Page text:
[Python-ideas] Operator for inserting an element into a list

Cameron Simpson cs at cskk.id.au
Sat Jun 16 18:25:20 EDT 2018

On 16Jun2018 20:21, Mikhail V <mikhailwas at gmail.com> wrote:
>On Sat, Jun 16, 2018 at 4:44 AM, Cameron Simpson <cs at cskk.id.au> wrote:
>> On 16Jun2018 02:42, Mikhail V <mikhailwas at gmail.com> wrote:
>> Some things _should_ be syntax errors. Particularly things which may be
>> typing errors. Suppose I'd meant to type:
>>  L[0] = item
>> Silent breakage, requiring runtime debugging.
>Not sure that it's different from any other situation:

Well, many typing errors are invalid syntax. When that happens you find out 

>e.g. if by mistake I will write:
>    L[i+1]   instead of
>    L[i+2]

This is true: many other typing errors are not syntax errors.

>Visual difference between
>    L[] =
>    L[1] =
>is big enough to reduce the typing error. But maybe I did not
>understand your example case.

No, you understand the example; we differ in our estimation of likelihoods and 
costs to mistakes.

Particularly, I dislike "silent breakage", which aan be much harder to fix 
because it shows as incorrect behaviour far from the error (eg counters being 
slightly wrong leading to misbehaviour in things depending on the counter).  
Assuming we are lucky enough for the misbehaviour to be obvious.

But there is also the point that _every_ new piece of syntax reduces the 
surface of "invalid syntax that can catch simple mistakes". So new syntax tends 
to requires a higher perceived benefit than, say, a new feature on a 
class/type. Such as your suggestions about having lists support more operators 
i.e. "^" to mediate list insertion.

>FWIW in general, claims about possible typing errors by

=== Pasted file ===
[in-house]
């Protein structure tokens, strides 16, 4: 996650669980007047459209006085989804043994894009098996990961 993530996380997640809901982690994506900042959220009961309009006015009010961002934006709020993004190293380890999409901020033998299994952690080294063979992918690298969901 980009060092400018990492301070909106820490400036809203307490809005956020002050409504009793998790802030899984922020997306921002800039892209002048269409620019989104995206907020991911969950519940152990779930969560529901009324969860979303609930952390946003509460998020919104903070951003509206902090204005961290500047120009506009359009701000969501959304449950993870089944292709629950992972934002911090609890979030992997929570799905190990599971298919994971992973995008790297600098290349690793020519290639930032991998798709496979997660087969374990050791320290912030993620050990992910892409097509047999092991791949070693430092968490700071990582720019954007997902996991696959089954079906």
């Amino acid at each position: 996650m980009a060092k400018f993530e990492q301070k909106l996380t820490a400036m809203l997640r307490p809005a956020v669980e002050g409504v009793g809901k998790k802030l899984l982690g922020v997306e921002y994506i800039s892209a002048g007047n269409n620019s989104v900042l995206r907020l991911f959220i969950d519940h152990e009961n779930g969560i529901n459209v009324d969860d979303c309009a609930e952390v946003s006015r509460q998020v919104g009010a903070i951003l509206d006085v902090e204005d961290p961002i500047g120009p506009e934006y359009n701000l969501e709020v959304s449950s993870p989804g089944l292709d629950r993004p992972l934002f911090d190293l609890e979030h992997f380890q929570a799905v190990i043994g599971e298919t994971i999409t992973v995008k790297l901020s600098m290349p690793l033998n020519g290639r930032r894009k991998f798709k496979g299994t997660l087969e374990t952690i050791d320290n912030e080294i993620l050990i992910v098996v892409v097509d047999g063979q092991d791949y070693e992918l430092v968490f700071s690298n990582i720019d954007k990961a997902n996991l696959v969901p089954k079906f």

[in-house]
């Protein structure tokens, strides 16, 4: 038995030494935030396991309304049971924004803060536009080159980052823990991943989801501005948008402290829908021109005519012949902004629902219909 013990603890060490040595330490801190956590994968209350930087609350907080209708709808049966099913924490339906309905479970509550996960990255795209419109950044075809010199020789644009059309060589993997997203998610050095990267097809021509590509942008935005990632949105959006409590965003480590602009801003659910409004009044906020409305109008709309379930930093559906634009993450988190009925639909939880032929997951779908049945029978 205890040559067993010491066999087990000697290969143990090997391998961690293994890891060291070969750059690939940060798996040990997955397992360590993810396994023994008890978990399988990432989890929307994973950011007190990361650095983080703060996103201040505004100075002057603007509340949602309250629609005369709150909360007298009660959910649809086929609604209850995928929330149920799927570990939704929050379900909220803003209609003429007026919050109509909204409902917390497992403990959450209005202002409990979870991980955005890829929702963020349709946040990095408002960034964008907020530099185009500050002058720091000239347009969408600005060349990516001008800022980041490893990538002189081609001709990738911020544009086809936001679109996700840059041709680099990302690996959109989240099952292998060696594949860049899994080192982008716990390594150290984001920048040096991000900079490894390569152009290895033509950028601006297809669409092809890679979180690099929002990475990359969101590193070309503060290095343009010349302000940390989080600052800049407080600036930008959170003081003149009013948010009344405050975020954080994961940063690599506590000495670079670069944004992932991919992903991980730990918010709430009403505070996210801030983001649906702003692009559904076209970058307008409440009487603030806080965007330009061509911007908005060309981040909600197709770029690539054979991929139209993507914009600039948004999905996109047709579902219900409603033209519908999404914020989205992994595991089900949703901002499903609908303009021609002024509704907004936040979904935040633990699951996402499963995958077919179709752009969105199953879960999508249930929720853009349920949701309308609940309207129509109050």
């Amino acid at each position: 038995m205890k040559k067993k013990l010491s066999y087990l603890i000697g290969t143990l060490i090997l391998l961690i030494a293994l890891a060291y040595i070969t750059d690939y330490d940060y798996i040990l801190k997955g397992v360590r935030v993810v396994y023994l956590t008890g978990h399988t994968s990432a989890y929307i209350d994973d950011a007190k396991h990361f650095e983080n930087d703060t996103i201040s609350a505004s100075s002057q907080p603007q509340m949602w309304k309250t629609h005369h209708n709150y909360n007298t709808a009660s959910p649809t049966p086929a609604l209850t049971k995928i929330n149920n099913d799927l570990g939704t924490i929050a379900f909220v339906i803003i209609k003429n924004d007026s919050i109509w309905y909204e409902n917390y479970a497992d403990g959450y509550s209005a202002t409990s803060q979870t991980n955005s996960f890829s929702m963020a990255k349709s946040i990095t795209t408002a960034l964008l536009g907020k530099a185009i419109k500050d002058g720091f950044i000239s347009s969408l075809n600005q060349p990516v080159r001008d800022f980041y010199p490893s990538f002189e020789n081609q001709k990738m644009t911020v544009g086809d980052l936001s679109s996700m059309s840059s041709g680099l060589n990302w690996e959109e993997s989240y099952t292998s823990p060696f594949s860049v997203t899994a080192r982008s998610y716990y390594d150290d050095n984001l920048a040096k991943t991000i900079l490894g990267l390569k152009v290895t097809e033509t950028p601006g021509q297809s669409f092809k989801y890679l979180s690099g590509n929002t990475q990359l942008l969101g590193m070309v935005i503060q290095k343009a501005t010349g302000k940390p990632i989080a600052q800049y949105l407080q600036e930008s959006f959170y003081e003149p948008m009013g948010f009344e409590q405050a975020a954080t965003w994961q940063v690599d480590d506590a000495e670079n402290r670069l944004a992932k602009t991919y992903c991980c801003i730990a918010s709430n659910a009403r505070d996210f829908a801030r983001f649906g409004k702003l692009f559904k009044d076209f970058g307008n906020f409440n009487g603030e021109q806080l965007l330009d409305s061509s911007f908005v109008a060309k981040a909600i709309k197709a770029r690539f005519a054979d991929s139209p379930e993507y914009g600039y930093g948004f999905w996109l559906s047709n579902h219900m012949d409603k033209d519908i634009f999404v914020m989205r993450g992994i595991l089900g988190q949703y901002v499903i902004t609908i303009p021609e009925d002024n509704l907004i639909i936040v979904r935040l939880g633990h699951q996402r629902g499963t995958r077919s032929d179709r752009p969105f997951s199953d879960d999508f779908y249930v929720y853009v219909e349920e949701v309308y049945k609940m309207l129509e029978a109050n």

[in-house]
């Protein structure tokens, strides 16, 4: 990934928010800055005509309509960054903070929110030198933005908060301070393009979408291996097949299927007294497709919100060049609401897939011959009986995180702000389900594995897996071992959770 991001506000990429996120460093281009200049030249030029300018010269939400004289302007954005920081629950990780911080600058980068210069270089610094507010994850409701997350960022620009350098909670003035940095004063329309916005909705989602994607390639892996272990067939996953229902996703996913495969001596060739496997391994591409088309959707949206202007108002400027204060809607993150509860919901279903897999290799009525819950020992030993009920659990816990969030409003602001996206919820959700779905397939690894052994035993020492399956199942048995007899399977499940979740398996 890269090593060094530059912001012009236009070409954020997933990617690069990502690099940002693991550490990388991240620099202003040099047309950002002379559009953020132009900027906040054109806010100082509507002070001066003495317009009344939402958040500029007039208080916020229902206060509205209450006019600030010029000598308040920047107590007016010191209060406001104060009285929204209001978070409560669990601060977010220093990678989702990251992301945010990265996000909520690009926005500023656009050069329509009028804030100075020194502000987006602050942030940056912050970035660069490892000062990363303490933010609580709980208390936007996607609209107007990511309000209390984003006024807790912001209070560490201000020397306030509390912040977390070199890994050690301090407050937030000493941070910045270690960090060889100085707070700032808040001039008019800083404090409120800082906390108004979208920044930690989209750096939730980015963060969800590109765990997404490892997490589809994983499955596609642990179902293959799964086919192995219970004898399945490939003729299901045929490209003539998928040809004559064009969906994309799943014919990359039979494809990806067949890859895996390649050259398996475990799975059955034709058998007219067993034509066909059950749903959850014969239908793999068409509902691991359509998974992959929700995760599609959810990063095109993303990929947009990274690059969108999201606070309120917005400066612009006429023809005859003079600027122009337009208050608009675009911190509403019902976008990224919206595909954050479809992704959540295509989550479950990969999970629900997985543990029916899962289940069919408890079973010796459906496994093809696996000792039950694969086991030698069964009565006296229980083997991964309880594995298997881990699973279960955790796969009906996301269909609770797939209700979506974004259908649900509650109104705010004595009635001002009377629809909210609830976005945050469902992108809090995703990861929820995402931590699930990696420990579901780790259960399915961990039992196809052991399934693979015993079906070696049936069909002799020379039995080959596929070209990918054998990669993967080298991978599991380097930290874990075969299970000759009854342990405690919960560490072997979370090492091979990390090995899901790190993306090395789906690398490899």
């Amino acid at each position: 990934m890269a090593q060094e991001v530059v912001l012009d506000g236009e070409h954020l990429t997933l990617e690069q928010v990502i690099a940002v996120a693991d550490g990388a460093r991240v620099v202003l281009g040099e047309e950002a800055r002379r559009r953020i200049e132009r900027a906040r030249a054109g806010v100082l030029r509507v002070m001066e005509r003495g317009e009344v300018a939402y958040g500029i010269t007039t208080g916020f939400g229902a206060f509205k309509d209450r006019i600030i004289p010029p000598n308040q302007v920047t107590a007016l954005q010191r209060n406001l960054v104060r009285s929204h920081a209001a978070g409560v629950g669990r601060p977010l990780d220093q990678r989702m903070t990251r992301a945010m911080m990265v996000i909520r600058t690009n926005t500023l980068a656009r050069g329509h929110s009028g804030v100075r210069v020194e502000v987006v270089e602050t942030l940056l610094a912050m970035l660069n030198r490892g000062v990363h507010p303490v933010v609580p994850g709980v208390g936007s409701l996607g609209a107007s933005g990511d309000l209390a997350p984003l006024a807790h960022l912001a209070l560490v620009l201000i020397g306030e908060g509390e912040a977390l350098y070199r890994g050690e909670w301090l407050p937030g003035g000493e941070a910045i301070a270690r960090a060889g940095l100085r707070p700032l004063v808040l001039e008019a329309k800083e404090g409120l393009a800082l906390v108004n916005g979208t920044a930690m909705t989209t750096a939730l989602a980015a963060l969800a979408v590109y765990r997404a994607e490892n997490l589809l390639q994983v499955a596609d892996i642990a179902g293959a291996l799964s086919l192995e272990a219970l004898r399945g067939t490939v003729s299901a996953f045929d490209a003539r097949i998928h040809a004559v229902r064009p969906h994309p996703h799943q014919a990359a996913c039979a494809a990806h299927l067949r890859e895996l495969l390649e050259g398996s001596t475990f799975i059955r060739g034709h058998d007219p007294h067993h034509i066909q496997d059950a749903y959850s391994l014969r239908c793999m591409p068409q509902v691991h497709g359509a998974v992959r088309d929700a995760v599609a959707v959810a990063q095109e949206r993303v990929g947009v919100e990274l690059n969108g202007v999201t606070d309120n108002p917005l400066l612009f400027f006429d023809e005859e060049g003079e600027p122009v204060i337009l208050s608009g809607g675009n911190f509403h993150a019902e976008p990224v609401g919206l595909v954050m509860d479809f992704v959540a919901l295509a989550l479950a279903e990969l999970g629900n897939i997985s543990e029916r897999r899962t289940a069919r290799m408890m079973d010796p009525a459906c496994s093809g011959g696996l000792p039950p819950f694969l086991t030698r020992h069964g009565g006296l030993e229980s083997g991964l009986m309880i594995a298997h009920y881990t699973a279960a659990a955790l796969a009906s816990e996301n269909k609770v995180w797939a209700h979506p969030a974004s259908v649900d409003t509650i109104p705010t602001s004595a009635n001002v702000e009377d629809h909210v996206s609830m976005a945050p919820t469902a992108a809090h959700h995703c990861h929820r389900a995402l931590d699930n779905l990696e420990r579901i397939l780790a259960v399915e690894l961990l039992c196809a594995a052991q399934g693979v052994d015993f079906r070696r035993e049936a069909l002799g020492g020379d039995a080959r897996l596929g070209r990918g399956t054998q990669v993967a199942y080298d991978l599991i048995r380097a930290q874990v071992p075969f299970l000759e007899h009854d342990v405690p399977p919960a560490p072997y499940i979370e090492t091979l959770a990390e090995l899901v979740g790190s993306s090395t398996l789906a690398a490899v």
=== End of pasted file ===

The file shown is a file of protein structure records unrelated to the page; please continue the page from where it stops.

>introducing this or that syntax are speculative.


>Main source of typos usually is high similarity of spellings and
>characters, or initial obscurity of spelling - e.g. excessive
>punctuation. Does it apply here?

Unsure, depends on the programer.

>>> I understand this is totally different approach than operator
>>> overloading and maybe
>>> hard to implement, but I feel like it looks really appealing.
>>> And it is quite intuitive imo. For me the syntax reads like:
>>> "add new empty element and this element will be "item".
>> The term "new empty element" is a nonsense term to me.
>> If you mean "replace an empty slice at the end of the list with a new
>> element", that can already be written:
>I just say that I find this syntax is more intuitive than the idea
>with operator. Not sure that we need to start semantics nitpicking.
>For example, such code:
>    L = []
>    L[] = x
>    L[] = y

Well, as someone else pointed out, PHP has this notation for append. It is 
quite convenient. (In fact, it is one of the very few convenient things in 

However, PHP is generally not a winning source of ideas in the Python world.  
Certainly I was _very_ glad to not be suffering with PHP once I left my 
previous job. There were many many things to like about my previous job, but 
PHP was not one of them.

Cameron Simpson <cs at cskk.id.au>

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